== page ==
Professor Gerard McCormack
- Position: Professor of International Business Law
- Areas of expertise: International law; business law; harmonisation of law; comparative bankruptcy law; corporate governance (especially developing countries); banking and (Islamic banking) law; property law.
- Email: G.McCormack@leeds.ac.uk
- Phone: +44(0)113 343 7160
- Location: 2.30 Liberty Building
I was previously a professor of Law at the University of Manchester as well as Professor of Law and Dean of the School of Law at the University of Essex.
I have taught at Queens University Belfast and the University of Southampton. I have also been a Visiting Professor in Singapore and a Marie Curie Fellow at the Centre for European Law and Politics, University of Bremen.
My research interests are in the corporate and commercial field, with particular emphasis on the interaction of law and business.
I also have an interest in property law and the harmonisation of law.
Currently, I am leading a team from the School of Law at the University of Leeds in a research project which commenced in February 2017 that looks at 'Boosting growth through strengthening investor and creditor protection in China: How China can learn from the UK experience.'
This project has been funded by the UK’s Economic and Social Research Council (ESRC) under its flagship Global Challenges Research Fund. The Leeds funding is approximately £325K with an additional sum in excess of £200K going to our research collaborators in the Management School at the University of Wuhan.
The principal research objective is to address whether and how growth in China can be sustained through development and reform of the financial and legal system taking on board both the historical experience in the UK and the interaction between the formal legal environment and less formal behavioural norms.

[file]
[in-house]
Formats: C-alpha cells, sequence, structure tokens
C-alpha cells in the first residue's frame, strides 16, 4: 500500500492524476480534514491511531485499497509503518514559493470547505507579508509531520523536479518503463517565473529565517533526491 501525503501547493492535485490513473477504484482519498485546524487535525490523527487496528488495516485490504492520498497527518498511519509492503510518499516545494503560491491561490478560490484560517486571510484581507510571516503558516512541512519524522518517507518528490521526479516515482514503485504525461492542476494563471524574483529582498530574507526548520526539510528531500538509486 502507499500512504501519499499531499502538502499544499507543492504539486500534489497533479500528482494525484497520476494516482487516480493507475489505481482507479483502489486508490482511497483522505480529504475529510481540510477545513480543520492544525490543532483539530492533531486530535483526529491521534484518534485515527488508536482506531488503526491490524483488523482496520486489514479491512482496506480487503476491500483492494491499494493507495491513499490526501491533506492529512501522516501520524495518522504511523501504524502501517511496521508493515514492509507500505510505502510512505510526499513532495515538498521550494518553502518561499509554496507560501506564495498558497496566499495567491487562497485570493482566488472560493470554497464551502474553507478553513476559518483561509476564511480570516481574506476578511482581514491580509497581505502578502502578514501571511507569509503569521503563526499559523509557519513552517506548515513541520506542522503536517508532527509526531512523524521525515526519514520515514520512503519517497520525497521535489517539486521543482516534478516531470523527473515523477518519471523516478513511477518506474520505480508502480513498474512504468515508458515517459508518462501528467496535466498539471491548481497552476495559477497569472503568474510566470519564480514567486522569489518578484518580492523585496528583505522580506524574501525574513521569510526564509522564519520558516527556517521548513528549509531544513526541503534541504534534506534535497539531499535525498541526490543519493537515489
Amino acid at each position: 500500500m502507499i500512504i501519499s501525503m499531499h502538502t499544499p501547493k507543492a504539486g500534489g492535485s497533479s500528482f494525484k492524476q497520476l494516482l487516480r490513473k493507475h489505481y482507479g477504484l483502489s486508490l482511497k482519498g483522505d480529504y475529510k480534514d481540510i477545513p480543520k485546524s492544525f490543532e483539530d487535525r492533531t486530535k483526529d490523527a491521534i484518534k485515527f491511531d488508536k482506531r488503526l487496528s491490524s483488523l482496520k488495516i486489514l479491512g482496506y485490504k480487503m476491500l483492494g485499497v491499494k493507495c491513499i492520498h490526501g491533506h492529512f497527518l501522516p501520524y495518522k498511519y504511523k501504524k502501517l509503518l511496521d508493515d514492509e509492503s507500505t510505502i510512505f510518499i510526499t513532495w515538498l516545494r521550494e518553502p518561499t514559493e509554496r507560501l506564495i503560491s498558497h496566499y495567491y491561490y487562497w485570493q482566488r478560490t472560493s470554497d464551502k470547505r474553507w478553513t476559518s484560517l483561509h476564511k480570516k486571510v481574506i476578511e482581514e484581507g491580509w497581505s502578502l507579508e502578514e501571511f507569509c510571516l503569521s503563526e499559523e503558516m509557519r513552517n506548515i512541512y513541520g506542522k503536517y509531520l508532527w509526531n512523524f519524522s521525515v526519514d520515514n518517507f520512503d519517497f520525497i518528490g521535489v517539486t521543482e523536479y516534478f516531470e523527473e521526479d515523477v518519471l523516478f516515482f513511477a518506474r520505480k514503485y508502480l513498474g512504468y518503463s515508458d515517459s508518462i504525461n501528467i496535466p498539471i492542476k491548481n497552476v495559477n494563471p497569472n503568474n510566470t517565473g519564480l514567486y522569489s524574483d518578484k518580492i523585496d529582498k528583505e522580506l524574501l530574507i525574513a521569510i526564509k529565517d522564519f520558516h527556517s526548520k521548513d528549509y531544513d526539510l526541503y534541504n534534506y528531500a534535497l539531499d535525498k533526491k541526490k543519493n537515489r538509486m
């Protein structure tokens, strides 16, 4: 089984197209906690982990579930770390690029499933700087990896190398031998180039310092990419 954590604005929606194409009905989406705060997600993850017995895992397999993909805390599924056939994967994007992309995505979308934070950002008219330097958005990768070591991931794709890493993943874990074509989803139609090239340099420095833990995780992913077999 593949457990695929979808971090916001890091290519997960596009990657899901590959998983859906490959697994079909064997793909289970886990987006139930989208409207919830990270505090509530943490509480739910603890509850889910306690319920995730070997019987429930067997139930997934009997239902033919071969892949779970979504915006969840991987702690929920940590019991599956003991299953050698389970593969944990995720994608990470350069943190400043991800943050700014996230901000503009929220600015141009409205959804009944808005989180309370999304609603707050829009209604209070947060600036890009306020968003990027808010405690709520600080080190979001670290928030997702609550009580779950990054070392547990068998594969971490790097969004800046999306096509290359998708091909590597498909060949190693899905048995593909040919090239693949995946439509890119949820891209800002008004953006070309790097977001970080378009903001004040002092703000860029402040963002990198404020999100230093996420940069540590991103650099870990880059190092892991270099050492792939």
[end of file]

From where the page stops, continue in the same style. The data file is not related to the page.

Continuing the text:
I have also been Principal Investigator on a number of projects that have been funded by the European Commission to the extent of €800,000.
One project - “Security Rights and the European Insolvency Regulation” - critically evaluates the provisions governing rights in rem (security rights) and transactional avoidance in the European Insolvency Regulation and addresses whether there is scope for reform of the law. The research findings have now been published in book form by Intersentia - http://intersentia.com/en/security-rights-and-the-european-insolvency-regulation.html
The second – a study for the Commission on substantive insolvency law and the prospects for greater EU harmonisation – involved colleagues Andrew Keay, Sarah Brown and Judith Dahlgreen from the University of Leeds, and a team of national reporters collecting data on insolvency law matters in the 28 EU Member States. The Leeds project team then carried out horizontal, cross-cutting analysis of the data; identifying areas where disparities in national laws produce problems that have impacts outside national boundaries.
The comparative evaluation and analysis is approached from the perspective of creating an environment that tries to avert business and personal economic failure but, at the same time, sanctions severely conduct that constitutes an abuse of the fundamental freedoms underpinning the EU legal order. The report and analysis is intended to achieve a greater concordance between insolvency law, the regulatory instruments of insolvency practice, and the Europe 2020 growth strategy of fostering economic recovery and sustainable growth. The objective is to facilitate a situation where economic and social systems are adaptable, resilient and fair; where economic activity is sustainable and where human values are respected.
The results have been published in book form by Edward Elgar - http://www.e-elgar.com/shop/european-insolvency-law
Current research projects:
- BCL, LLM, PhD
- Barrister-at-Law (kings Inns Dublin)
My postgraduate teaching is in the areas of International Corporate Rescue, International Insolvency Law, International Law of Credit and Security and International Trade Finance Law.
In recent years I have also taught trusts at undergraduate level.
Research groups and institutes
- Centre for Business Law and Practice